Dutch prime minister Mark Rutte is meeting other EU leaders in Brussels this weekend to discuss the community’s long-term budget, among other issues.
Rutte has said he does not want the Dutch contribution to the EU to increase, despite the European Commission’s call for higher spending on climate change and border controls, and the gap left by Britain after Brexit.
Like the Netherlands, Britain is a net payer into the EU’s coffers and will leave a large hole when it pulls out. The Commission wants to fill the gap through a combination of spending cuts and higher contributions, something which the Dutch strongly oppose.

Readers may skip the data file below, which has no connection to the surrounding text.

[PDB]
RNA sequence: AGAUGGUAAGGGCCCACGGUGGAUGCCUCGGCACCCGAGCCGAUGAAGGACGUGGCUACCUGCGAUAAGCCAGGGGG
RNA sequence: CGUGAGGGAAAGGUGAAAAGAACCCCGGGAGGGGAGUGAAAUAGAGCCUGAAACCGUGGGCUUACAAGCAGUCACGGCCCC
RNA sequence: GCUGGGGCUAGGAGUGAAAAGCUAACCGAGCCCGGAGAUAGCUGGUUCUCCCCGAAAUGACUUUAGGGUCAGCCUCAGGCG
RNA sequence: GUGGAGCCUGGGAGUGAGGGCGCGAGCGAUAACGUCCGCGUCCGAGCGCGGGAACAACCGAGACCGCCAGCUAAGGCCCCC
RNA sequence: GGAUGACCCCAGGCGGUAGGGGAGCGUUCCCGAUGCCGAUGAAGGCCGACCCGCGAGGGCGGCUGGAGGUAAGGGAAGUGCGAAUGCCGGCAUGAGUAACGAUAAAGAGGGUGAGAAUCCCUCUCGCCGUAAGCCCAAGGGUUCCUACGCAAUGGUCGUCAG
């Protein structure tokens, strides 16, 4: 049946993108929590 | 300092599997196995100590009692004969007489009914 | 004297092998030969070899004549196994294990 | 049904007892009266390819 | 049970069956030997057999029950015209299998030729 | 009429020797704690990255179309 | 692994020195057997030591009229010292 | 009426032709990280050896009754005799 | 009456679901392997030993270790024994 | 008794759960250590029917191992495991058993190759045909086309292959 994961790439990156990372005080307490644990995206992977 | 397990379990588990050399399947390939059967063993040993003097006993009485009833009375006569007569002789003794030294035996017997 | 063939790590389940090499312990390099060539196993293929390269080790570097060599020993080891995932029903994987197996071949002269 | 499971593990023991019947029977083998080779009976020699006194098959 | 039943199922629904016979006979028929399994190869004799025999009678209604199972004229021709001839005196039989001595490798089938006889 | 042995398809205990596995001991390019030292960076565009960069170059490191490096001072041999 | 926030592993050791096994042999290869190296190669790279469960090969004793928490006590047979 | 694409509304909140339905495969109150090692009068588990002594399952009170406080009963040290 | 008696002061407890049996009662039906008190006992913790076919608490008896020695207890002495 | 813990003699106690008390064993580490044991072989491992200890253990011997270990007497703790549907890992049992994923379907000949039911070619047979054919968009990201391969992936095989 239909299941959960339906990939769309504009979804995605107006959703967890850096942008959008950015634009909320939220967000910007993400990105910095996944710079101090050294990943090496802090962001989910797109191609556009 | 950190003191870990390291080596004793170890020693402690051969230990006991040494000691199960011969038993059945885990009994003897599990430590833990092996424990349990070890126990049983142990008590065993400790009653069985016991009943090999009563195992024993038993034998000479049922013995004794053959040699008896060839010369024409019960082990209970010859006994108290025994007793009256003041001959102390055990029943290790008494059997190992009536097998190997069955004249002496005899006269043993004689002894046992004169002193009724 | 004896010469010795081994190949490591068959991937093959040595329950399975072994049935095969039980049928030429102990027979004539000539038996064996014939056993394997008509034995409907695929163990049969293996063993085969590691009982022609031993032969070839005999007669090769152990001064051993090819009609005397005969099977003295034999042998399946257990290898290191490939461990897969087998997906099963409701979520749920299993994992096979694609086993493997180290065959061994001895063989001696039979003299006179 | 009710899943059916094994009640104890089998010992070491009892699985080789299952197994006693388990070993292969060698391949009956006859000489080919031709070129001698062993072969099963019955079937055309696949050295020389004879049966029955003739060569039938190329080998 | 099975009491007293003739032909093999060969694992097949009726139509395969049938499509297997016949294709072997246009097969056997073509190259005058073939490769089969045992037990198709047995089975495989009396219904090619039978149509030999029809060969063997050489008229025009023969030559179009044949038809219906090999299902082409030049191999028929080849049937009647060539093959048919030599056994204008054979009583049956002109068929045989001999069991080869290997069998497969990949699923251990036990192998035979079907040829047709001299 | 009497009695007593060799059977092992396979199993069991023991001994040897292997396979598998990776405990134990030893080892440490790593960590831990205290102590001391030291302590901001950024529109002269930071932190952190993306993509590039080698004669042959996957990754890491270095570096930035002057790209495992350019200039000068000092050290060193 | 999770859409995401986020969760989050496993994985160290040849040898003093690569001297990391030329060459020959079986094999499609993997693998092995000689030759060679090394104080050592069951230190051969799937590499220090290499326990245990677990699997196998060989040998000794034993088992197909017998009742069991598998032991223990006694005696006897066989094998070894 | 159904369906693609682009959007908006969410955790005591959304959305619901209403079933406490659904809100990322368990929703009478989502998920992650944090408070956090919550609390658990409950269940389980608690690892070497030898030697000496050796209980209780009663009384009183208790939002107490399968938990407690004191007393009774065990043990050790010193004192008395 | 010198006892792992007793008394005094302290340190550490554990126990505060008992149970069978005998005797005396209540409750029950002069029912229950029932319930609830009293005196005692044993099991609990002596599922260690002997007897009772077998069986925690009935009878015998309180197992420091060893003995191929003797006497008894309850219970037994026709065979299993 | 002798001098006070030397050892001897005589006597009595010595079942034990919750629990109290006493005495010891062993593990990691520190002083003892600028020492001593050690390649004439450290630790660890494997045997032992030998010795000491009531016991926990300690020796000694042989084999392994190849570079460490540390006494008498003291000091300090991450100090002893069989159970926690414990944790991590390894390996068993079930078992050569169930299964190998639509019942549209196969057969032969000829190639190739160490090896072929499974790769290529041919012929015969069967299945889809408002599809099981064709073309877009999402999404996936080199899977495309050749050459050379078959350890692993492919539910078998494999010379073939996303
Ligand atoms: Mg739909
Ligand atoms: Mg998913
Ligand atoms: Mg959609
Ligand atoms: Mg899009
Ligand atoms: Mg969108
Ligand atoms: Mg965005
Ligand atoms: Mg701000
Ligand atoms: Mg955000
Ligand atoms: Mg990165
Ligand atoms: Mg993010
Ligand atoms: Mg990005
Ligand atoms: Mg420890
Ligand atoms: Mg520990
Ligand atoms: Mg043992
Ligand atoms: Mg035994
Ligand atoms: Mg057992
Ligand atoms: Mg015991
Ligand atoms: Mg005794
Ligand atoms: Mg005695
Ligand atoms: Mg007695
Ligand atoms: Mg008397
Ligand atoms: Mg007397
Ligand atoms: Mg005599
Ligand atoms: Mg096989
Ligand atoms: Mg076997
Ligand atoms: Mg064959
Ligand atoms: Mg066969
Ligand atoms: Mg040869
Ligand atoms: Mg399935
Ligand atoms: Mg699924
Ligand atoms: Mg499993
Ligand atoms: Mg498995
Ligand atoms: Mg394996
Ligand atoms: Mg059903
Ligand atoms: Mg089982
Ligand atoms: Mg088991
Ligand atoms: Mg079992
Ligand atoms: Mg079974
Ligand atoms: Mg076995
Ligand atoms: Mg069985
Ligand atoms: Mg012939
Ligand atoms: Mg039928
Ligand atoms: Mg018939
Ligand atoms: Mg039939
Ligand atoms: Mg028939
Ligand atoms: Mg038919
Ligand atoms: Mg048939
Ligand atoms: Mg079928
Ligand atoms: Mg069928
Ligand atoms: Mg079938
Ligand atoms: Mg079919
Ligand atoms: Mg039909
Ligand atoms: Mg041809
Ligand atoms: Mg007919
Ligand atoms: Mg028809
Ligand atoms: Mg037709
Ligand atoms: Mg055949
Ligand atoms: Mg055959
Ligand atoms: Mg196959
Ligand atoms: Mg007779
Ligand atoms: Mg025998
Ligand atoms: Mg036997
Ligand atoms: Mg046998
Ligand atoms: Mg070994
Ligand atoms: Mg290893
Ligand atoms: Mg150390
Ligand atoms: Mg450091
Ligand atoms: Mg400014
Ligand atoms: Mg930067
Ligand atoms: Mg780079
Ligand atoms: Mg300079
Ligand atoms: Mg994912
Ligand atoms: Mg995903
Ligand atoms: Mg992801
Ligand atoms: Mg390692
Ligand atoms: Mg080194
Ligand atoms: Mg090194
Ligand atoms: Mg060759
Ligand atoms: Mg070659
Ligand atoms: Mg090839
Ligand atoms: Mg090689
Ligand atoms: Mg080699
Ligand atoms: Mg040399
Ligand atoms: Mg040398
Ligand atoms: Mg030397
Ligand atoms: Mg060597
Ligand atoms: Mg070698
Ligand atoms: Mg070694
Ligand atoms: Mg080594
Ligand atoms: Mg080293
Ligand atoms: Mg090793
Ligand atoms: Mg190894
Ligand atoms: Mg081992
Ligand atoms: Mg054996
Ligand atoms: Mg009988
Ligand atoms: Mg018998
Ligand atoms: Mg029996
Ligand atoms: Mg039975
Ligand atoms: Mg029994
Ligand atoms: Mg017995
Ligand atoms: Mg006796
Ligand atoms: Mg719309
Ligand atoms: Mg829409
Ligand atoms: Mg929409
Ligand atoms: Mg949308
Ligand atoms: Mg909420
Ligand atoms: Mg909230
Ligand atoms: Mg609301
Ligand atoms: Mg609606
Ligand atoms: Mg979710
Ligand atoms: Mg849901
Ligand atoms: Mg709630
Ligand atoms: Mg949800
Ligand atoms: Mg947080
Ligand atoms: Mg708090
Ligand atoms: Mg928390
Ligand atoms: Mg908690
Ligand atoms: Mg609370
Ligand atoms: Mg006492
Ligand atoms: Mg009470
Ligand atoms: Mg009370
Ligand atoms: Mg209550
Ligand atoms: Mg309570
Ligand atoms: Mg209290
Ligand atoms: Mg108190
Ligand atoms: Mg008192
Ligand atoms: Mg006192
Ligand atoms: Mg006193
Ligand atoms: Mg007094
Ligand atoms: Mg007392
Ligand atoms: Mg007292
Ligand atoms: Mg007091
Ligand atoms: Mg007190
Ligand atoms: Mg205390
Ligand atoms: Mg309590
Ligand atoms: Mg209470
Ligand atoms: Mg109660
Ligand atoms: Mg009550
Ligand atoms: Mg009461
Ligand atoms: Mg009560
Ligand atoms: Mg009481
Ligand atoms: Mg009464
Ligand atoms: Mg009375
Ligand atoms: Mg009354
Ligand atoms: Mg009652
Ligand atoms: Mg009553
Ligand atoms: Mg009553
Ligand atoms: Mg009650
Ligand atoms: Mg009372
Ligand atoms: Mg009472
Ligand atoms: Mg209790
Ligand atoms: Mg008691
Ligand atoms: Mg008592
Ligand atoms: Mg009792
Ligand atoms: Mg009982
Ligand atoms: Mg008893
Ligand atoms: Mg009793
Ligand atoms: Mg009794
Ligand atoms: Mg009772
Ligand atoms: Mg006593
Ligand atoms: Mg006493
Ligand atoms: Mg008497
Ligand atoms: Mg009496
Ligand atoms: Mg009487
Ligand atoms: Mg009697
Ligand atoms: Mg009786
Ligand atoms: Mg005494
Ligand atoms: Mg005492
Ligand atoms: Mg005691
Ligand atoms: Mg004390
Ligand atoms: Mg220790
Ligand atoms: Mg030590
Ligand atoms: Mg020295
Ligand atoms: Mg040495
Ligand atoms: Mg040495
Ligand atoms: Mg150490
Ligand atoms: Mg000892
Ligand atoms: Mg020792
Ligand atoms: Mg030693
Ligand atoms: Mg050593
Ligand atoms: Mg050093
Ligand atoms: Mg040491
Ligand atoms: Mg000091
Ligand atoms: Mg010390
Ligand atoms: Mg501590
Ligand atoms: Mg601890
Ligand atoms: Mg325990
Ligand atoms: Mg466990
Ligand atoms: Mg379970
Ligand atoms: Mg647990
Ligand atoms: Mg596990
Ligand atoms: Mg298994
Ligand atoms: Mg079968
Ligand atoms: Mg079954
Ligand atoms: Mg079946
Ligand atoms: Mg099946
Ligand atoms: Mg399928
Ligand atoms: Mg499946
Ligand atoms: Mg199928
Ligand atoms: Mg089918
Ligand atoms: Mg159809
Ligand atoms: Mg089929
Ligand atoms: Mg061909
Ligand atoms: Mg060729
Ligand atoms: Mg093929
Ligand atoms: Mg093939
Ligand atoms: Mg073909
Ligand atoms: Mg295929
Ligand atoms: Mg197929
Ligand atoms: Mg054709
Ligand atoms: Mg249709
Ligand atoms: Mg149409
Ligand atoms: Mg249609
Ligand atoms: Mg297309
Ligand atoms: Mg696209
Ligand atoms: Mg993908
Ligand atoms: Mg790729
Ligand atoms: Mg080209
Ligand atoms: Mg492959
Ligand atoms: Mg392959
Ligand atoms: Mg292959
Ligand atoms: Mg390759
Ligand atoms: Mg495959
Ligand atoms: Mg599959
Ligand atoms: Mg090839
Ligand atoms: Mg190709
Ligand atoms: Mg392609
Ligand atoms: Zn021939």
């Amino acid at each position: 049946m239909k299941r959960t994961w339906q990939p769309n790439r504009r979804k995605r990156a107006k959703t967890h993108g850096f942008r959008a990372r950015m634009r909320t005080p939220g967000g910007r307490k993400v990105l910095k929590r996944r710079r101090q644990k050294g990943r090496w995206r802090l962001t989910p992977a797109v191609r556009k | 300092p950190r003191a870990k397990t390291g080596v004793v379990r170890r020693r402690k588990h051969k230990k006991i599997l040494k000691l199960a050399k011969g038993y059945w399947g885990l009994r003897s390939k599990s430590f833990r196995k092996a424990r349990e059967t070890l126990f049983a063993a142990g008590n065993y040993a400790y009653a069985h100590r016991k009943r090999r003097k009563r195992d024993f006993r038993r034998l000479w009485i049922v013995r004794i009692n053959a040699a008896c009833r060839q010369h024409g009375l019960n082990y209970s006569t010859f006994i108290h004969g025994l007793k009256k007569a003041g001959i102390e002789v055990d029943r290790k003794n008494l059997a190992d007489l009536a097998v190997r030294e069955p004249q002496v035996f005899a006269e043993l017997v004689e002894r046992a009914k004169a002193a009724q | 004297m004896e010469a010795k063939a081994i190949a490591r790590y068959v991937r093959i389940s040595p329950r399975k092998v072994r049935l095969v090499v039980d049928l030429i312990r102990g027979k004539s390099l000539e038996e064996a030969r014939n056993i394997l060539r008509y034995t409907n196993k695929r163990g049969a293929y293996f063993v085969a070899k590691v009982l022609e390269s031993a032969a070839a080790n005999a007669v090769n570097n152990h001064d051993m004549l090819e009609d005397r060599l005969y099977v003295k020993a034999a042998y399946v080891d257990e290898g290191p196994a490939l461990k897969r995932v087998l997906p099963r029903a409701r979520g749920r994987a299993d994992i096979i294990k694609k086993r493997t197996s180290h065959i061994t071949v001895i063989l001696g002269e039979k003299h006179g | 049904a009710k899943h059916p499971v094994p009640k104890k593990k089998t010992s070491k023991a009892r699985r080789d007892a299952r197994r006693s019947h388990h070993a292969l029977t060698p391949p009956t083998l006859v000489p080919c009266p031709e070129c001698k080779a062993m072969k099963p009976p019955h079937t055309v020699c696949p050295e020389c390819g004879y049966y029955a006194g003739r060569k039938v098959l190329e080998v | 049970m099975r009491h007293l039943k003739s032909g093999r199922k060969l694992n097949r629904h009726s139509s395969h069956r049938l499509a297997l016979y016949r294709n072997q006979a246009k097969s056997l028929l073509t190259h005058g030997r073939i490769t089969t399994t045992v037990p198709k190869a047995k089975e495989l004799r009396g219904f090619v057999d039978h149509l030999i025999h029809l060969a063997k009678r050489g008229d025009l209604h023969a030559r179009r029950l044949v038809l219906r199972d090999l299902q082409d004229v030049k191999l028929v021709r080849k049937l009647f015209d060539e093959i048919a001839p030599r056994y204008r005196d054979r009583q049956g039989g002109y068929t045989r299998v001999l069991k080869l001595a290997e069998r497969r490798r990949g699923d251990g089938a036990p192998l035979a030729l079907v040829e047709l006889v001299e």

Despite Rutte’s call for no extra spending, experts say increased contributions from the Netherlands will be unavoidable.
‘It is very simple. Britain is leaving and that will leave a big whole in the budget,’ Rob Boudewijn of consultancy European Affairs told the FD. ‘That gap has to be filled and of course we are going to have to pay more.’
Rutte told reporters on Friday morning he will ‘do his best’ to make sure the Dutch bill does not become bigger.
Denmark, Finland and Sweden, and possibly Austria, are known to support the Dutch position on keeping Brussels budget in check.
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